Rescuing dolphins


by Susana Díez

Posted on November 14, 2019

Rescuing dolphins

When it comes to rescue dolphins, we are willing to make any effort. What happened recently in Florida proves it. Volunteers in St. Petersburg, Florida, are being lauded for a job well done after helping a group of dolphins find their way out of a canal and back to their home in more open waters.

With some frequency, dolphins have difficulty returning to the sea. It is not known exactly what is the reason for the loss of orientation. The Florida Fish and Wildlife Commission and Clearwater Marine Aquarium reported the presence of 4 dolphins in the canal on Sunday. They waited to see if the animals would find their way out on their own with the tide, it became clear by Monday that they would need some assistance. The canal area in Florida has very little salinity, so dolphins cannot stay long into it. The animals were two mothers with their respective offspring that were swimming around the canal. Dolphins normally use echolocation to find their routes. By using echolocation, they can determine where an object is, how far it is, whether it is above or below them, how fast it is moving, what direction it is moving in and whether the object is hollow or dense. The reason they thought they couldn't find their way was the bridges over the canal. They are very close to the surface and the mothers probably identified them as barriers. The problem was also aggravated by the acoustic contamination that the area has.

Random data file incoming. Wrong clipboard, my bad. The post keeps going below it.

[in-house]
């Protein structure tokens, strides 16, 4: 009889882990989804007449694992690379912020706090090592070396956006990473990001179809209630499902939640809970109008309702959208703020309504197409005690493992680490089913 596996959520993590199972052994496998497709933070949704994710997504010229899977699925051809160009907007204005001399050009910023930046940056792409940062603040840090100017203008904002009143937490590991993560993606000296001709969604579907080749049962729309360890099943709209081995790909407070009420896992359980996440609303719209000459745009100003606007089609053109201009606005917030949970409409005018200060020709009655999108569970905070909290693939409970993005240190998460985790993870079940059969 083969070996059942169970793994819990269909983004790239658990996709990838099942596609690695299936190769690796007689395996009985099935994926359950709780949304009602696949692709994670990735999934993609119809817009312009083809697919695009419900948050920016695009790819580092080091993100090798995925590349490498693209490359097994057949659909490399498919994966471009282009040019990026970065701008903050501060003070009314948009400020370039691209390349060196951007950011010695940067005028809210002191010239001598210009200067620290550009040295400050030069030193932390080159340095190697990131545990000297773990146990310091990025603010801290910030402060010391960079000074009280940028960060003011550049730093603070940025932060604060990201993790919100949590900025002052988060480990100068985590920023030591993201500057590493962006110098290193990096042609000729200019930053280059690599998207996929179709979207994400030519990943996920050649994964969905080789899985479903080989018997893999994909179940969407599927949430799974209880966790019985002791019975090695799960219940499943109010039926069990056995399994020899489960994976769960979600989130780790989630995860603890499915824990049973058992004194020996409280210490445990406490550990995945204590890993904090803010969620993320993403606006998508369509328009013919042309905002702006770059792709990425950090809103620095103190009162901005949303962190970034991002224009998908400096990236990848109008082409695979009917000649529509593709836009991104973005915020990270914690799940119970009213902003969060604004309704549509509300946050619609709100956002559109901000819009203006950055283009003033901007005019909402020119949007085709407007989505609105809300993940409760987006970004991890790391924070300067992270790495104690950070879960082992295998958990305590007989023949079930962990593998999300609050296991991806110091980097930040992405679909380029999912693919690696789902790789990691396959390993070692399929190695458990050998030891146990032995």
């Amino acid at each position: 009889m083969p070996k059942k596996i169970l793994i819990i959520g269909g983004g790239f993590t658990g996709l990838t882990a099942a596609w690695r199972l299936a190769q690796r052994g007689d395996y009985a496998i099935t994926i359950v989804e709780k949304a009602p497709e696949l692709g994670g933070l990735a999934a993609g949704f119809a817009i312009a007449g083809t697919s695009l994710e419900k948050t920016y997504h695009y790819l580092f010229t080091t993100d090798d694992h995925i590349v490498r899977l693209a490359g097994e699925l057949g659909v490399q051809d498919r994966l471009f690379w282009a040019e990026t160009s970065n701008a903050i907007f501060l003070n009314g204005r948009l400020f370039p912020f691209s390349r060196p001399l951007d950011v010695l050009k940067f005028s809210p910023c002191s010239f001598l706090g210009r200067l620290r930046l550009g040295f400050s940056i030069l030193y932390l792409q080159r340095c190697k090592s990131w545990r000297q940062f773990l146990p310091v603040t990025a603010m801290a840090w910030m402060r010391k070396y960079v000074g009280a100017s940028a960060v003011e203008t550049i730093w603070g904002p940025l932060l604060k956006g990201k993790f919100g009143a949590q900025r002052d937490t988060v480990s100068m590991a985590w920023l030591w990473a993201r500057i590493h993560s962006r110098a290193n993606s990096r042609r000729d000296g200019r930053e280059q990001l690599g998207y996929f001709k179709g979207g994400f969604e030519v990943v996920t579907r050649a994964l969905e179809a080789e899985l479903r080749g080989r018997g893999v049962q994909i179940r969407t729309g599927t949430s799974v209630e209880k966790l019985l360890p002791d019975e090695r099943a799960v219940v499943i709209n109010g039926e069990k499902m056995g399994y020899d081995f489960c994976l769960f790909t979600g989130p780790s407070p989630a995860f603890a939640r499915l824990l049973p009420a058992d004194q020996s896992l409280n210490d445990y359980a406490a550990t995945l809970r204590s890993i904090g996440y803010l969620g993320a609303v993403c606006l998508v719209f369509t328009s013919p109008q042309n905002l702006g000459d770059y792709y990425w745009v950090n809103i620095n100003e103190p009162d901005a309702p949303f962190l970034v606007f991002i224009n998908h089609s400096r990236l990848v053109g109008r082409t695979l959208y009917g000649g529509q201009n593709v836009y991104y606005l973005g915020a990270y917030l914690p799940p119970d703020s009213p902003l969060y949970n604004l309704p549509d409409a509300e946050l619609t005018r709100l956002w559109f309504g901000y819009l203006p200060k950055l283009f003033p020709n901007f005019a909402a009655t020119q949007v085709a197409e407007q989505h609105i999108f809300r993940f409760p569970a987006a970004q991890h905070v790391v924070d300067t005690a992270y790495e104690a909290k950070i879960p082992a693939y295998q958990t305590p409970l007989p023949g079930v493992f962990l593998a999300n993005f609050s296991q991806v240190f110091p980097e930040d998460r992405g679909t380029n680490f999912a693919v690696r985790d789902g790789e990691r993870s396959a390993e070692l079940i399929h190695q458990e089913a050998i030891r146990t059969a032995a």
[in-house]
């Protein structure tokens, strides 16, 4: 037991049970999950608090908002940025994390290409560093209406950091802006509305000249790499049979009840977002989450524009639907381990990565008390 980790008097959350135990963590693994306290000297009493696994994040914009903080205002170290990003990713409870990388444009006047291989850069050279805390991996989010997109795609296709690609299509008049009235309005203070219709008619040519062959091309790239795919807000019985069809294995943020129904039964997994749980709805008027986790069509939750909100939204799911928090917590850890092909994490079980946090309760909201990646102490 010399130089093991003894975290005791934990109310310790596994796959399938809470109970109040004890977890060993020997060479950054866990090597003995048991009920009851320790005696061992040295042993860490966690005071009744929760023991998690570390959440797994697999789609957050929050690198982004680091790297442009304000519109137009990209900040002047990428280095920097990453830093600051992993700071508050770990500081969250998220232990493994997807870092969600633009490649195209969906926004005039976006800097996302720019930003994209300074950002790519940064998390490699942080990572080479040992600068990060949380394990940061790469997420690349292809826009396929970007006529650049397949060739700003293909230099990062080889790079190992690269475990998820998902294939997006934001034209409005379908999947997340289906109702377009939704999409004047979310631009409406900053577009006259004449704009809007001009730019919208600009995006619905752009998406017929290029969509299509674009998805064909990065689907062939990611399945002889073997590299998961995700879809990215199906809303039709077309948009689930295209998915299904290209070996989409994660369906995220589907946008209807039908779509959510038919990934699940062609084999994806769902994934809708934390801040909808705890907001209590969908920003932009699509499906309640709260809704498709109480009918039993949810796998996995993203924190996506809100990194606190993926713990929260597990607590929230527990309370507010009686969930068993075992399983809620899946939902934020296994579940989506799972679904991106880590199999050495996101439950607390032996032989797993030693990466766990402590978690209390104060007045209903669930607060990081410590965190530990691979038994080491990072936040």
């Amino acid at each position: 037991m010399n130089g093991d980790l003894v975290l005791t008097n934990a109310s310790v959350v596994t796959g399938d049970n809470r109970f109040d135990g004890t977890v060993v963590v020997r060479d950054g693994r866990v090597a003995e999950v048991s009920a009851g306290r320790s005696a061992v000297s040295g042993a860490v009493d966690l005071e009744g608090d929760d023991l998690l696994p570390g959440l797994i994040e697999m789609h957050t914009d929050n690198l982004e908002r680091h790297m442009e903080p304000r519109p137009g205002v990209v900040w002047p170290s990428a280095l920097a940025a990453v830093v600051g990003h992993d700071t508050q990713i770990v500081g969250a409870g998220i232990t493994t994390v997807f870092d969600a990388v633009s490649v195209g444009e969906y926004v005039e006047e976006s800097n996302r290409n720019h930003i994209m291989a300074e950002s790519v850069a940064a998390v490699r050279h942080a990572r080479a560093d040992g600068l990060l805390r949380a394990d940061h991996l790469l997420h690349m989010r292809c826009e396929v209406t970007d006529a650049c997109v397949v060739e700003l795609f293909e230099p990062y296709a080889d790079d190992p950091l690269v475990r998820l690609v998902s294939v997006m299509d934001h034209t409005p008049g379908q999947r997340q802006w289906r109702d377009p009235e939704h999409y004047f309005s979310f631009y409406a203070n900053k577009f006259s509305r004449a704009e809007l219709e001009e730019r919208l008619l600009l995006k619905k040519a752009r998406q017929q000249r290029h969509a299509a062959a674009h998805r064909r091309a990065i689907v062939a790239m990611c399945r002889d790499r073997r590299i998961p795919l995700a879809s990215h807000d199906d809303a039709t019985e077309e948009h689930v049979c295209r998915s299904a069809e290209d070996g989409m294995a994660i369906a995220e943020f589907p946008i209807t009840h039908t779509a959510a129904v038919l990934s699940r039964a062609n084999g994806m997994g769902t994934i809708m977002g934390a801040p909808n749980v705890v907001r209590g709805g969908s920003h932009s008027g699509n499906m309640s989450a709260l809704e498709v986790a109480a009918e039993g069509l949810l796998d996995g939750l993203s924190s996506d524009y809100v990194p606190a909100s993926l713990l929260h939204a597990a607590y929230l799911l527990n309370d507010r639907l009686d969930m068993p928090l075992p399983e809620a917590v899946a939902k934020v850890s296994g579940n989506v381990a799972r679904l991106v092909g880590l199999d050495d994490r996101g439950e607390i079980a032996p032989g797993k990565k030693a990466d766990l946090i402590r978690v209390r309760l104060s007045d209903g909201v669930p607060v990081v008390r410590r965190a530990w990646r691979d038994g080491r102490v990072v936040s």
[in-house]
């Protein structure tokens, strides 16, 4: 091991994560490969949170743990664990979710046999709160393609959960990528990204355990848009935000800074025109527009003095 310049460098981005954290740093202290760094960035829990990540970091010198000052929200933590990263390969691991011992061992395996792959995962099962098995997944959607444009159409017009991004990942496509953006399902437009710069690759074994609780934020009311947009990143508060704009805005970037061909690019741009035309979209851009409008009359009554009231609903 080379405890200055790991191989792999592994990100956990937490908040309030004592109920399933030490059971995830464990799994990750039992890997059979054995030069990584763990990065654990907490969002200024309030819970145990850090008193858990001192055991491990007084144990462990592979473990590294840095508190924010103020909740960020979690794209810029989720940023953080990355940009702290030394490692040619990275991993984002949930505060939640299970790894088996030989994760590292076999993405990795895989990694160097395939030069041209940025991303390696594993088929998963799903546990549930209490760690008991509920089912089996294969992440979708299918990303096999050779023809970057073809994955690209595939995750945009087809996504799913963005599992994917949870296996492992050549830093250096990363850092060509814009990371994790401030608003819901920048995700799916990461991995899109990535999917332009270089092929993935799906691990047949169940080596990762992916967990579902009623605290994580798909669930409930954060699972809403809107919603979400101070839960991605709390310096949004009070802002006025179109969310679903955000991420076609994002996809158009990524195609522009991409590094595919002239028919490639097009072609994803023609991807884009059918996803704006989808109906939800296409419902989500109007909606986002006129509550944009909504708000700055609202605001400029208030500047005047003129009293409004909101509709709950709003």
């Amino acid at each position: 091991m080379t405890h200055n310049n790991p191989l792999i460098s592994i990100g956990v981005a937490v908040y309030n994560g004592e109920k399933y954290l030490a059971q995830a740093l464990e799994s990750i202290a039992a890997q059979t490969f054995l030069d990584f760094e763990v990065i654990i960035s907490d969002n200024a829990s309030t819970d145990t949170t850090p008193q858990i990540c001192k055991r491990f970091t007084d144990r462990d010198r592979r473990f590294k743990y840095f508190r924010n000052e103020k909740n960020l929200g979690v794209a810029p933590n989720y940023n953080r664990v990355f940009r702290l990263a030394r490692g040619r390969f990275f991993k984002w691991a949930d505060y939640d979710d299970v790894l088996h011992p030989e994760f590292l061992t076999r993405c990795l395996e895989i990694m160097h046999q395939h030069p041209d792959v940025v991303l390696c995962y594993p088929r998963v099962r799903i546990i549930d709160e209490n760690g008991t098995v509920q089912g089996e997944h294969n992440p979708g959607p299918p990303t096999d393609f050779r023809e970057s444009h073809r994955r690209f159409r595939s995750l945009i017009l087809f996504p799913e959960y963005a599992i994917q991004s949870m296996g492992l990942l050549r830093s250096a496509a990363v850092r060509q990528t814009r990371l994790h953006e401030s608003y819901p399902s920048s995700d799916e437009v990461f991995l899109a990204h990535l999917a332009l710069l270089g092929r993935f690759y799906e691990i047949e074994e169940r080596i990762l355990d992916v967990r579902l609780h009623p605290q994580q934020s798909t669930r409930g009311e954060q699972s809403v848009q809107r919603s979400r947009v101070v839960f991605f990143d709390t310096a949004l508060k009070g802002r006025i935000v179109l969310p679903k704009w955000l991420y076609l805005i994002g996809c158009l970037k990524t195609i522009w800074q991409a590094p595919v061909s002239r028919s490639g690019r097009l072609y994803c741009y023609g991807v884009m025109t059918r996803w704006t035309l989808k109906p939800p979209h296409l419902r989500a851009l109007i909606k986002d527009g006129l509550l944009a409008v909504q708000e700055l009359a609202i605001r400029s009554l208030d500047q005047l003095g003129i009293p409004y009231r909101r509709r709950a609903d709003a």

Rescuers explained to the gathered group of volunteers that their objective would be to try to encourage the dolphins with a human chain of people slowly moving up the canal as a barrier. The human chain would serve to guide them along the path that led to the bay. This noisy barrier approached the dolphins and left the right way free. The mission took about 45 minutes before the animals were successfully on their way into Riviera Bay, which feeds back out into Tampa Bay. The dolphin reaction was very fast. They immediately understood how to find the way out. They didn't stop, they didn't look back, they didn't hesitate for a second. Once they were through, they were headed for home.

Some volunteers had doubts about not using a network. The difficulty of the rescue for the participants was to keep the chain together. Although there were some difficult moments, everyone congratulated each other at the end.

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